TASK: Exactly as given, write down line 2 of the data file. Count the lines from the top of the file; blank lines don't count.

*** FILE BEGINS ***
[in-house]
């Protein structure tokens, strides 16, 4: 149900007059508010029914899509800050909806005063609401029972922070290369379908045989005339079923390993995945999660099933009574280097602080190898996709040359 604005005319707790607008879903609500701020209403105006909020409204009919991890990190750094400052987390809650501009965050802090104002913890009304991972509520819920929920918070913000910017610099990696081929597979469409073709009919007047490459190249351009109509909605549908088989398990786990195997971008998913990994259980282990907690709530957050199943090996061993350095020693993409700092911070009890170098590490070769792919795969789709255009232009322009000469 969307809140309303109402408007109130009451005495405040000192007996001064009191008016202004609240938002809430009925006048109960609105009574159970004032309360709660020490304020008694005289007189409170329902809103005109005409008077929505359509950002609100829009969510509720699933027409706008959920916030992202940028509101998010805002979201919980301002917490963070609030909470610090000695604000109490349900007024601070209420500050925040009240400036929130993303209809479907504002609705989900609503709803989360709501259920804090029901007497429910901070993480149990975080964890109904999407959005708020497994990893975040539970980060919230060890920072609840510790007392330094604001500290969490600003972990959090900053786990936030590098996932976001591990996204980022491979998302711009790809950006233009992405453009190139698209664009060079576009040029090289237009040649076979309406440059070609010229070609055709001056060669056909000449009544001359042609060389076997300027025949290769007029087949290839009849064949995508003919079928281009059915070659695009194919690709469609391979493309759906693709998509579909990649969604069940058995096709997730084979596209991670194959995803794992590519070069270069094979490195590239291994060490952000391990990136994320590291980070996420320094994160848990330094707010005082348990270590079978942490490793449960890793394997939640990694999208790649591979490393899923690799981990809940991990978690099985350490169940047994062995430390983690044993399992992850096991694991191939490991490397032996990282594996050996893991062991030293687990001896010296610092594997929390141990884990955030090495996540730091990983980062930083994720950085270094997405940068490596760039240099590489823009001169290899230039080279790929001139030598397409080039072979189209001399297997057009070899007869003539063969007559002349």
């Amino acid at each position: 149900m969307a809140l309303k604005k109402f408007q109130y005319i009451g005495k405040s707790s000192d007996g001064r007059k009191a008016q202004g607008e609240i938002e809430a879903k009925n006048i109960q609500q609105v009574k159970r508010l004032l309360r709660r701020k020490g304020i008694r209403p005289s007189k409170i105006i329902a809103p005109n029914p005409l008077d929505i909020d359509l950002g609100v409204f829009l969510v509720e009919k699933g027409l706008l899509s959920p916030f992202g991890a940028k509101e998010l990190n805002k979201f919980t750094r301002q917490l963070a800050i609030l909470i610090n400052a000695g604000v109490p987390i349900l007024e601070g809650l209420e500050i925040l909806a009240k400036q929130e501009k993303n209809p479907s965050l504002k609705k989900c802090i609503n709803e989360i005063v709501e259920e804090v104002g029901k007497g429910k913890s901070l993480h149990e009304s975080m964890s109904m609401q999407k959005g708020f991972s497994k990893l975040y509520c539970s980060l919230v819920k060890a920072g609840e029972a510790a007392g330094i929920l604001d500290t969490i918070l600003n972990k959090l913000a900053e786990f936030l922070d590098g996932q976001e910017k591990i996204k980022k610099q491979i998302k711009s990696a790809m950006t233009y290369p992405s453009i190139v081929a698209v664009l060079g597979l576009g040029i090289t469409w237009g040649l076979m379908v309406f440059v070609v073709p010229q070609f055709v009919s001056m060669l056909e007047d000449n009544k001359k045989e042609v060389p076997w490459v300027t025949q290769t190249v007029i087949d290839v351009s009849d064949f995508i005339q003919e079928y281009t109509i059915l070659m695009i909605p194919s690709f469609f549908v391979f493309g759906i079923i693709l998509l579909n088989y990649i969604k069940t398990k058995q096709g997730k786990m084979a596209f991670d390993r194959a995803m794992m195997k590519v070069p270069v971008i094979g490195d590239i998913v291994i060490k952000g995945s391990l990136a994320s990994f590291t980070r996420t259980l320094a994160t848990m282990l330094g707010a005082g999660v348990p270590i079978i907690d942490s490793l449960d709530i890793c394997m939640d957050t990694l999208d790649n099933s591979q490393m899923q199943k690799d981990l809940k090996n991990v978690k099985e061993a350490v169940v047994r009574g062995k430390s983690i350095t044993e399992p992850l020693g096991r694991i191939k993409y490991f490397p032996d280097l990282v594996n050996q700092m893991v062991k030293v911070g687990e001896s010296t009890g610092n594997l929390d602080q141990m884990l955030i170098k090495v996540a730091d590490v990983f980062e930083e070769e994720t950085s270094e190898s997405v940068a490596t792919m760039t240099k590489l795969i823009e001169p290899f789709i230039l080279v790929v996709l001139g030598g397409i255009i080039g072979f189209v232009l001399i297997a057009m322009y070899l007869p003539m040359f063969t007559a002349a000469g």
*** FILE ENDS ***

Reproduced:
């Protein structure tokens, strides 16, 4: 149900007059508010029914899509800050909806005063609401029972922070290369379908045989005339079923390993995945999660099933009574280097602080190898996709040359 604005005319707790607008879903609500701020209403105006909020409204009919991890990190750094400052987390809650501009965050802090104002913890009304991972509520819920929920918070913000910017610099990696081929597979469409073709009919007047490459190249351009109509909605549908088989398990786990195997971008998913990994259980282990907690709530957050199943090996061993350095020693993409700092911070009890170098590490070769792919795969789709255009232009322009000469 969307809140309303109402408007109130009451005495405040000192007996001064009191008016202004609240938002809430009925006048109960609105009574159970004032309360709660020490304020008694005289007189409170329902809103005109005409008077929505359509950002609100829009969510509720699933027409706008959920916030992202940028509101998010805002979201919980301002917490963070609030909470610090000695604000109490349900007024601070209420500050925040009240400036929130993303209809479907504002609705989900609503709803989360709501259920804090029901007497429910901070993480149990975080964890109904999407959005708020497994990893975040539970980060919230060890920072609840510790007392330094604001500290969490600003972990959090900053786990936030590098996932976001591990996204980022491979998302711009790809950006233009992405453009190139698209664009060079576009040029090289237009040649076979309406440059070609010229070609055709001056060669056909000449009544001359042609060389076997300027025949290769007029087949290839009849064949995508003919079928281009059915070659695009194919690709469609391979493309759906693709998509579909990649969604069940058995096709997730084979596209991670194959995803794992590519070069270069094979490195590239291994060490952000391990990136994320590291980070996420320094994160848990330094707010005082348990270590079978942490490793449960890793394997939640990694999208790649591979490393899923690799981990809940991990978690099985350490169940047994062995430390983690044993399992992850096991694991191939490991490397032996990282594996050996893991062991030293687990001896010296610092594997929390141990884990955030090495996540730091990983980062930083994720950085270094997405940068490596760039240099590489823009001169290899230039080279790929001139030598397409080039072979189209001399297997057009070899007869003539063969007559002349």